South of Main Street by Robert Gately

Hey everyone, it's been a while. It's a new year now and so many things have changed, in my life and probably in yours. While I'm not doing as much reading now, at least not in the fiction sense, I am still doing some reviews for those kind authors who request them.
Reading this book I decided to go in blind so that I wasn't influenced by what I expected to happen. At first I had a few problems, mainly with the 'show don't tell' aspect that really embraces the reader without holding their hand too much. All I knew about the book was a brief bio of the author, which was sent to me with the book. I did have high hopes for this after reading the bio, because the author seemed very lively and had a history with actually publishing professional books. Thankfully, my hopes were in the right place. I ended up very much enjoying the book and the writing style was much easier to flow with the deeper I got into it.
Let me tell you a bit about it:

The book follows the point of view of multiple residence of a small town, divided by a street and separated by social standings. Opinions about how the other half lives has continued to cause tensions between both sides, until one man unknowingly crosses the line.
Henry is a middle aged man with some strange tendencies. After returning from the war he developed PTSD and has since retreated into his mind, becoming more like a child than a 50 something year old adult. This has caused strain on his family who are all fighting about how to take care of him after the sudden death of his wife.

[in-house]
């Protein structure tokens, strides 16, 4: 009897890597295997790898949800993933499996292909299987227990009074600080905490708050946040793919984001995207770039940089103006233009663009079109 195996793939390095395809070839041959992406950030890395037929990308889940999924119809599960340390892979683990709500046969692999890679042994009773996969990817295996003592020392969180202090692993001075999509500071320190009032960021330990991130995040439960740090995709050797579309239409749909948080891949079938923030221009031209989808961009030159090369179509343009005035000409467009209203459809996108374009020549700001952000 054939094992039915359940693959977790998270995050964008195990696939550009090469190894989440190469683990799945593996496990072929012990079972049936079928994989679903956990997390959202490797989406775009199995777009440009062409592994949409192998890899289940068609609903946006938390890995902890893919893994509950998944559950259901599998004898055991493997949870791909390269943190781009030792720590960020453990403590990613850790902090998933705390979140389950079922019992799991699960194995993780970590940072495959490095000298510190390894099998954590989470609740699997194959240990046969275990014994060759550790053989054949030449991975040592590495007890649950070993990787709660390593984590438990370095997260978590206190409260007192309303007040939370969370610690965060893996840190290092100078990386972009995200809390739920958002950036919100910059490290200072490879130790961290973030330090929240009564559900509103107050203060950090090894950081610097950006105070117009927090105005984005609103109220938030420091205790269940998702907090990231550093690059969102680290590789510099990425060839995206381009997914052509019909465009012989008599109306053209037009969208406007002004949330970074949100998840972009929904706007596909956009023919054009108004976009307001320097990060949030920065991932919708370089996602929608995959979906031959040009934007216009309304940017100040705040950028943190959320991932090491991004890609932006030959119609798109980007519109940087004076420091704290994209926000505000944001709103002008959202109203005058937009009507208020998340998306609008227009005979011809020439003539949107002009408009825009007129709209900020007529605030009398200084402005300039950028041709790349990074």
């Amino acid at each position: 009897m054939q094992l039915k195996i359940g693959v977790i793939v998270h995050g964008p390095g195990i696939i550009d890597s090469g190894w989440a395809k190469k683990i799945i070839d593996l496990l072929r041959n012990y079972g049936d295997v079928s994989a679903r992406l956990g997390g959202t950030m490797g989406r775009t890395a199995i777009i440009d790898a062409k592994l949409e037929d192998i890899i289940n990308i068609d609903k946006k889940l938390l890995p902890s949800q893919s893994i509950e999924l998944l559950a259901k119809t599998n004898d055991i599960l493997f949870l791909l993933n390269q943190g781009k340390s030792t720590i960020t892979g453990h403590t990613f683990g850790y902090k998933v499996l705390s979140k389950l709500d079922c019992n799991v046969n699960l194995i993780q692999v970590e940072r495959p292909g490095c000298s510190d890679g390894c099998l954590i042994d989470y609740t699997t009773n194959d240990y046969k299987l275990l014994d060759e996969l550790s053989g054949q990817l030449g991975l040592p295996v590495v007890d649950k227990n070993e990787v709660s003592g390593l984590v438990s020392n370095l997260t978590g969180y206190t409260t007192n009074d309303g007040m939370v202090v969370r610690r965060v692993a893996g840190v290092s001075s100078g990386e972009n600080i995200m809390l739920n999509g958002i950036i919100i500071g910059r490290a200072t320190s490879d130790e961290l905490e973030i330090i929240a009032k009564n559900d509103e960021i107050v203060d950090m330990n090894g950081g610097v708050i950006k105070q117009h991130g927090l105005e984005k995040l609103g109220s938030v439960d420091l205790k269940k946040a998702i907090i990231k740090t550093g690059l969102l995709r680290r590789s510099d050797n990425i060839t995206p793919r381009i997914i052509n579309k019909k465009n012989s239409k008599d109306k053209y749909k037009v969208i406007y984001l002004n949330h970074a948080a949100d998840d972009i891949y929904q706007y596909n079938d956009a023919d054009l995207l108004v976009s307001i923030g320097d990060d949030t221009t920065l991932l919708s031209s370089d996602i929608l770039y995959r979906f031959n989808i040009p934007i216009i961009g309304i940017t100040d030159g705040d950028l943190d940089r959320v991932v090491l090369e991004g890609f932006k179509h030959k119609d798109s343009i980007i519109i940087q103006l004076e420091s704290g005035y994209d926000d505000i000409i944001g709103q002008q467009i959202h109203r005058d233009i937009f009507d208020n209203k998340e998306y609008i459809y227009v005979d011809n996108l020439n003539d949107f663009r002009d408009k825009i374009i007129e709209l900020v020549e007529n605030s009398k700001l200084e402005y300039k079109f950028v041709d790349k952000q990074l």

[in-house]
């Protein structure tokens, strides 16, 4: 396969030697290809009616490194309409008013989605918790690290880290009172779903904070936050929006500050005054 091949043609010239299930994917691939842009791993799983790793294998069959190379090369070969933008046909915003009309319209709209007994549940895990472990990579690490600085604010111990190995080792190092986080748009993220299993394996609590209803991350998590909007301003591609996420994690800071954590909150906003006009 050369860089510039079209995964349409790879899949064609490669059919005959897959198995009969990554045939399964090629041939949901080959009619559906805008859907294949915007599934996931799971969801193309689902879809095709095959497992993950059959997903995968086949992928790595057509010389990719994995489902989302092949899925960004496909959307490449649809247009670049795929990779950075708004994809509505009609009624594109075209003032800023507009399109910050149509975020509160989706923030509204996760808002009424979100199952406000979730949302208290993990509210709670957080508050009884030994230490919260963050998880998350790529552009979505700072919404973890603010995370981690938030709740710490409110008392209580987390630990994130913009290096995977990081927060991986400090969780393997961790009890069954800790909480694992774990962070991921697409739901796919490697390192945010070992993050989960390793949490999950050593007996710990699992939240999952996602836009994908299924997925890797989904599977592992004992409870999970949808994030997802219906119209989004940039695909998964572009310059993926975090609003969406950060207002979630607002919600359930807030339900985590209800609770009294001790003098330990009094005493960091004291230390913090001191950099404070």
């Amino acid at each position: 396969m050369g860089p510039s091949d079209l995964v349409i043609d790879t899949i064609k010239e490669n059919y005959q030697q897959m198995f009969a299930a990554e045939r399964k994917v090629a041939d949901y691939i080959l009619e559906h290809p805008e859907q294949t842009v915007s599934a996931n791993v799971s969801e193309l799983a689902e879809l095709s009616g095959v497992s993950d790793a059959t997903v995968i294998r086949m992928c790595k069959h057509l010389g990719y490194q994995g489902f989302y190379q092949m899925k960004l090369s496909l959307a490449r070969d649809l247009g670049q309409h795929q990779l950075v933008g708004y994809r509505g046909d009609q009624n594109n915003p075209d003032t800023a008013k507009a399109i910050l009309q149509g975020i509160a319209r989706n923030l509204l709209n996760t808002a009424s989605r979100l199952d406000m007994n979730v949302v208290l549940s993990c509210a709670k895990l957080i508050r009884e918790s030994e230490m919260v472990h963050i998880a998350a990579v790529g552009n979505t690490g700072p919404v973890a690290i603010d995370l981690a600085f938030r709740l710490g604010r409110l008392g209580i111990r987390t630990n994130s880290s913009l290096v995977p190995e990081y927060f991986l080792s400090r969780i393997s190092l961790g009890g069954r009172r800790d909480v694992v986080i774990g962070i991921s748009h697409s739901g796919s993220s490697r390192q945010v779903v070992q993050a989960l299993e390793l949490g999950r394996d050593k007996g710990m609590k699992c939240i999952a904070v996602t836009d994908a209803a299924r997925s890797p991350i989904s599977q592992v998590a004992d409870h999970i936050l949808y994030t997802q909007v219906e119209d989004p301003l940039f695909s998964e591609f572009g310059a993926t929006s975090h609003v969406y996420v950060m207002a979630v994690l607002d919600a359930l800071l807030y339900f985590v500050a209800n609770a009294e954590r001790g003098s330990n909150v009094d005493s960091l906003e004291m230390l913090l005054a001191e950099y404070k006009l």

Robin and Sharon, his two grown daughters, have been fighting over the best way to deal with their father. Sharon, the youngest, shows her selfish side as she takes her father to court in order to get control over his money, claiming that he is not responsible to handle it on his own. Robin, the oldest, is fighting in favour of her father. She believes that he can be responsible enough to manage his own money and that her sister should not be allowed to get her hands on it. But hidden in their relationship is a family secret that has been kept from the town for their entire lives, and this court case risks it being exposed.
From the other side of the town comes Dixie, a drug addict on the mend. Despite her repeated efforts to get clean she is unable to escape her abusive ex-boyfriend who keeps forcing her to take drugs, and then threatening her for the money to pay for them. From this she meets Henry, who is always looking to help. But helping her will only cause him more trouble.
Follow Henry as he tries to get through life and the people he meets along the way. Everyone he meets, be it child or old homeless ladies, he will change forever. If this book can teach us anything, it is that the way we look at life can influence the outcome in more ways than one.

I truly enjoyed this book. Henry had such a sad and lovable character. What seems like something so small becomes so much greater when seen from his point of view. His love of his daughters and the way he goes about life makes one question how debilitating a mental illness really is. You can come away from the book feeling like you learned something special.
I would recommend you take a look at this book, even if it isn't your type. The writing style was fluent and smooth and one can find themselves getting wrapped up in the story, despite its simplicity. The author did a great job and clearly had a deep love for the characters he created.
Plot: A
Pace: B
Setting: B+
Characters: A
Ending: A
Overall Rating: 4 out of 5 stars.
Have a great day everyone and happy reading!
- K
Click here to buy the book on Amazon.

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